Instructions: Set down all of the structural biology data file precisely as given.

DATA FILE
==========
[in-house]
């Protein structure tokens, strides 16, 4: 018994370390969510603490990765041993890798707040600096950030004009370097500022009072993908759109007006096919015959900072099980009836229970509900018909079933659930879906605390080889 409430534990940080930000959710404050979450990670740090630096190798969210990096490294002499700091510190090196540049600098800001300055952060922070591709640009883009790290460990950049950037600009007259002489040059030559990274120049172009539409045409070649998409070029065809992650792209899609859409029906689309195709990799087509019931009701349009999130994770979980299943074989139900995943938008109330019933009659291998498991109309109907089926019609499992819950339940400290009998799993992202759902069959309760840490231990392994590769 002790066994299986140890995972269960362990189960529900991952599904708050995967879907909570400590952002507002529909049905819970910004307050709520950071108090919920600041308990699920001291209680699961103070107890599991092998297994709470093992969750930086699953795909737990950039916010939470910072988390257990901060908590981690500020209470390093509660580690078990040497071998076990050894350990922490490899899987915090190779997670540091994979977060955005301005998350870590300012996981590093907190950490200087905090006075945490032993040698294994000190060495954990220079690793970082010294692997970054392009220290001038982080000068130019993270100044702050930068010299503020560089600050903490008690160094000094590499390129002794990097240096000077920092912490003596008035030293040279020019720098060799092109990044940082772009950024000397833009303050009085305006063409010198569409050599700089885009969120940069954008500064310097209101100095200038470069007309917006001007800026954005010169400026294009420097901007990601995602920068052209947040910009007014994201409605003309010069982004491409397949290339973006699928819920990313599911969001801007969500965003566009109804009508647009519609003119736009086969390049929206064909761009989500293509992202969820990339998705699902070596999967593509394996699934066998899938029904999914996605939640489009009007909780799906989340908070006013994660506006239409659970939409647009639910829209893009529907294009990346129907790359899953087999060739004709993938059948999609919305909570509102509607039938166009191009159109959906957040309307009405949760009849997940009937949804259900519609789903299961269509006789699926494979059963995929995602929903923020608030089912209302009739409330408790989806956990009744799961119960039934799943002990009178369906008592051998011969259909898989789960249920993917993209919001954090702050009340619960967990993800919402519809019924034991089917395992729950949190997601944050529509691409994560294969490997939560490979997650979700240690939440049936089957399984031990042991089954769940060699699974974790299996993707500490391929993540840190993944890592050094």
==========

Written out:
[in-house]
């Protein structure tokens, strides 16, 4: 018994370390969510603490990765041993890798707040600096950030004009370097500022009072993908759109007006096919015959900072099980009836229970509900018909079933659930879906605390080889 409430534990940080930000959710404050979450990670740090630096190798969210990096490294002499700091510190090196540049600098800001300055952060922070591709640009883009790290460990950049950037600009007259002489040059030559990274120049172009539409045409070649998409070029065809992650792209899609859409029906689309195709990799087509019931009701349009999130994770979980299943074989139900995943938008109330019933009659291998498991109309109907089926019609499992819950339940400290009998799993992202759902069959309760840490231990392994590769 002790066994299986140890995972269960362990189960529900991952599904708050995967879907909570400590952002507002529909049905819970910004307050709520950071108090919920600041308990699920001291209680699961103070107890599991092998297994709470093992969750930086699953795909737990950039916010939470910072988390257990901060908590981690500020209470390093509660580690078990040497071998076990050894350990922490490899899987915090190779997670540091994979977060955005301005998350870590300012996981590093907190950490200087905090006075945490032993040698294994000190060495954990220079690793970082010294692997970054392009220290001038982080000068130019993270100044702050930068010299503020560089600050903490008690160094000094590499390129002794990097240096000077920092912490003596008035030293040279020019720098060799092109990044940082772009950024000397833009303050009085305006063409010198569409050599700089885009969120940069954008500064310097209101100095200038470069007309917006001007800026954005010169400026294009420097901007990601995602920068052209947040910009007014994201409605003309010069982004491409397949290339973006699928819920990313599911969001801007969500965003566009109804009508647009519609003119736009086969390049929206064909761009989500293509992202969820990339998705699902070596999967593509394996699934066998899938029904999914996605939640489009009007909780799906989340908070006013994660506006239409659970939409647009639910829209893009529907294009990346129907790359899953087999060739004709993938059948999609919305909570509102509607039938166009191009159109959906957040309307009405949760009849997940009937949804259900519609789903299961269509006789699926494979059963995929995602929903923020608030089912209302009739409330408790989806956990009744799961119960039934799943002990009178369906008592051998011969259909898989789960249920993917993209919001954090702050009340619960967990993800919402519809019924034991089917395992729950949190997601944050529509691409994560294969490997939560490979997650979700240690939440049936089957399984031990042991089954769940060699699974974790299996993707500490391929993540840190993944890592050094």